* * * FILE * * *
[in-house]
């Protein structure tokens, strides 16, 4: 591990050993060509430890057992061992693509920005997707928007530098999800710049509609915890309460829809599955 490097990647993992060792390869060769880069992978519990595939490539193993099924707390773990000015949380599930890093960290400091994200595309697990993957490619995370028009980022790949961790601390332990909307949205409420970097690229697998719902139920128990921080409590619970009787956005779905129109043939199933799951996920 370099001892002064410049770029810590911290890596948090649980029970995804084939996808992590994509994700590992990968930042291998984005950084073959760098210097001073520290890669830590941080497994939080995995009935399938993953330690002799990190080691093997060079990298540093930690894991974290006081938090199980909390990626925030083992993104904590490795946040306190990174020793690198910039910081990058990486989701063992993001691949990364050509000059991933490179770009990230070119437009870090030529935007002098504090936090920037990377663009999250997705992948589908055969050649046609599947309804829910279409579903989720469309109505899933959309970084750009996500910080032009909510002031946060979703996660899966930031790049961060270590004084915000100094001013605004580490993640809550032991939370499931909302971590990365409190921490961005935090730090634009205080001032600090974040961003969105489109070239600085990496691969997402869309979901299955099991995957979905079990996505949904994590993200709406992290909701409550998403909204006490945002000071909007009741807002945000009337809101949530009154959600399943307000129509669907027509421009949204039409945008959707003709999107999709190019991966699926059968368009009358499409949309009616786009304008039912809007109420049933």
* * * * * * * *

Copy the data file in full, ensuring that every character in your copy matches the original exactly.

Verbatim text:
[in-house]
């Protein structure tokens, strides 16, 4: 591990050993060509430890057992061992693509920005997707928007530098999800710049509609915890309460829809599955 490097990647993992060792390869060769880069992978519990595939490539193993099924707390773990000015949380599930890093960290400091994200595309697990993957490619995370028009980022790949961790601390332990909307949205409420970097690229697998719902139920128990921080409590619970009787956005779905129109043939199933799951996920 370099001892002064410049770029810590911290890596948090649980029970995804084939996808992590994509994700590992990968930042291998984005950084073959760098210097001073520290890669830590941080497994939080995995009935399938993953330690002799990190080691093997060079990298540093930690894991974290006081938090199980909390990626925030083992993104904590490795946040306190990174020793690198910039910081990058990486989701063992993001691949990364050509000059991933490179770009990230070119437009870090030529935007002098504090936090920037990377663009999250997705992948589908055969050649046609599947309804829910279409579903989720469309109505899933959309970084750009996500910080032009909510002031946060979703996660899966930031790049961060270590004084915000100094001013605004580490993640809550032991939370499931909302971590990365409190921490961005935090730090634009205080001032600090974040961003969105489109070239600085990496691969997402869309979901299955099991995957979905079990996505949904994590993200709406992290909701409550998403909204006490945002000071909007009741807002945000009337809101949530009154959600399943307000129509669907027509421009949204039409945008959707003709999107999709190019991966699926059968368009009358499409949309009616786009304008039912809007109420049933």